Since I’ve come to Peru, I’ve seen the most alluring mountains ever. They draw my eyes up their near vertical slopes and the peaks appear to be spirits, surrounding and protecting those below. In the markets I’ve seen an endless variety of colors and textures in fruits, vegetables, grains, beans and animal products- many of which demonstrate a much wiser use of resources than what my own culture does. I’ve seen beautiful smiling faces and laughing eyes and people helping each other, obviously part of a connected community. I’ve seen lots and lots of colorful trash incorporated into the dirt roads, on the sides of highways, and scattered along slopes near towns. And I’ve seen the most mystical ruins yet.
Since I’ve come to Peru, I’ve heard mesmerizing flute music, people calling out to potential customers, children laughing as they play, kitchen sounds clanking in the background of writing class, the clicks and halting sounds of the Quechua language, “Buenos dias!” from most people I pass, booming thunder, and rain on the tile roofs and splattering on smooth rocks.
Since I’ve come to Peru, I’ve smelled garlic and gentle spices being cooked together in new combinations, manure and piss, unfamiliar herbs, flowers in the market, a dank smell of a homeless man sleeping at the ATM, luscious pumpkin soup, the scent of fresh rain on rich soil, and my own sweat after wearing the same clothes for several days (especially after climbing Machu Picchu).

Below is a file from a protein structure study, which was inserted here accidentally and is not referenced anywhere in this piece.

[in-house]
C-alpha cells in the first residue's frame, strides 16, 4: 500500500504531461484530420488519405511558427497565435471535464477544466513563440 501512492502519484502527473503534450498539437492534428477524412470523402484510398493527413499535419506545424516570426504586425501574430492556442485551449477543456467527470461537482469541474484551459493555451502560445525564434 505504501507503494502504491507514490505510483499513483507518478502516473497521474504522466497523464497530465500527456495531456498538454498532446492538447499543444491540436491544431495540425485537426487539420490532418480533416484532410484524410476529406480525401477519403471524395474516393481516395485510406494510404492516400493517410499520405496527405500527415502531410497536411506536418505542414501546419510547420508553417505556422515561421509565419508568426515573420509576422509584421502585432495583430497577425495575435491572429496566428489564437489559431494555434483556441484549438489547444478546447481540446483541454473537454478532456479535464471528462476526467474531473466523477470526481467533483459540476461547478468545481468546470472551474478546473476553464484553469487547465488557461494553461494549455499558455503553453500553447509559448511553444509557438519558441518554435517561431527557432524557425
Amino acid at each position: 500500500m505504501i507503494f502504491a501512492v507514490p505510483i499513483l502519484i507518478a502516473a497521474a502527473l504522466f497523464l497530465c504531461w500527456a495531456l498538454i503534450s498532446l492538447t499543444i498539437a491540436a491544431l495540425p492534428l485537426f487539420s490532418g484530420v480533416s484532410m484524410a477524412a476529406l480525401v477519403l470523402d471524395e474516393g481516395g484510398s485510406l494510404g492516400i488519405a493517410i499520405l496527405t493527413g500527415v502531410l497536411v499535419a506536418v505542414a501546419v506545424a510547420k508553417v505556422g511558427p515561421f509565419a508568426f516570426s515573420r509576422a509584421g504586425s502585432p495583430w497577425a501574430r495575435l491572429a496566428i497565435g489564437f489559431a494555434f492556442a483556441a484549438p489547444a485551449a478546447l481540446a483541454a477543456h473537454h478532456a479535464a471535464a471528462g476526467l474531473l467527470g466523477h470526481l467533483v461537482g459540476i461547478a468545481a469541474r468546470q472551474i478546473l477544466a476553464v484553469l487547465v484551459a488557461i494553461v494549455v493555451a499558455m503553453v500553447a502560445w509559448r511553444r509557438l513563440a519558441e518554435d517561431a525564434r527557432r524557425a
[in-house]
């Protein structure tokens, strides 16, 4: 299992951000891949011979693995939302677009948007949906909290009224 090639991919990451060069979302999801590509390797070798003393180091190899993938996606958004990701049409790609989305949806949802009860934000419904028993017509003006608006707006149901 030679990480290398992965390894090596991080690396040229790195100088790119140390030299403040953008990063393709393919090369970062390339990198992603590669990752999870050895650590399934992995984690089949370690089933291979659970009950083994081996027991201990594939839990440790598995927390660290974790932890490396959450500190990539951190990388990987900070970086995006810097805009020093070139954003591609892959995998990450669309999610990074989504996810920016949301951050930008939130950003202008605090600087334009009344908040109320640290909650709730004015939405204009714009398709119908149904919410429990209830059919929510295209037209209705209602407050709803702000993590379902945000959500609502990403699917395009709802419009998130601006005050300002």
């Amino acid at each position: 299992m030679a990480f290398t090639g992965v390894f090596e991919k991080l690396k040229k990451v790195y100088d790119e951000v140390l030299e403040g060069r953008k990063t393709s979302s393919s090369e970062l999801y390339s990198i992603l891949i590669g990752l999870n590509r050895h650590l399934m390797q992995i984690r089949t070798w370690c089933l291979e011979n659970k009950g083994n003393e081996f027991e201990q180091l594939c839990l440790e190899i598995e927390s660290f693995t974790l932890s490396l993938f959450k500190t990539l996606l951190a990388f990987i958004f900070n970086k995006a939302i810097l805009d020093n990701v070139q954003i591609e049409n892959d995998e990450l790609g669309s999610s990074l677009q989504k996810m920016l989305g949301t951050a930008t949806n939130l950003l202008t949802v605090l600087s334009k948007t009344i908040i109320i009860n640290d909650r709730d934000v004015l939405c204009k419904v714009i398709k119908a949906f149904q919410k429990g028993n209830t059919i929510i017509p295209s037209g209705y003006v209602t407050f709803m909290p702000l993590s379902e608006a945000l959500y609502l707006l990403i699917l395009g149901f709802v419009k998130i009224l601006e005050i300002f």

Since I’ve come to Peru, I’ve tasted the best food I’ve ever had from one culture with mild spices blended in unusual ways, slightly bitter black corn chicha, effervescent and slightly sour fresh chicha, a variety of fresh herbal teas, a tiny bit of guinea pig roasted underground and stuffed with huacatay, grilled alpaca, and the saltiest water I’ve ever had.
Since I’ve come to Peru, I’ve felt elated, connected and loved, and excited for having new experiences. I felt sick for just a bit, but mostly I’ve felt strong and healthy. Sometimes I felt myself pull back to get some inward time. I felt in love with my writing and disappointed in my writing. I felt love for the people and culture of Peru.
Since I’ve come to Peru, I’ve met people I want to have in my life, that I hope to continue to get to know. And I’ve met some of the friendliest, most loving and helpful people ever.
Since I’ve come to Peru, I’ve learned that people are usually there to help you rather than cause pain and that a lot of us have similar shared experiences. When we share those experiences it can free us from feeling isolated and ashamed. I learned that when I share myself fully, even the scary parts that I thought I didn’t want to share, I feel lighter.
~ Tamara Myers, Santa Cruz
PS Karyn Bristol and I will definitely be bringing another group back to Peru. If you’d like to make this more than just a virtual vacation and would like to be notified when we schedule that trip, you can fill out this form on my website: https://lauradavis.net/interest/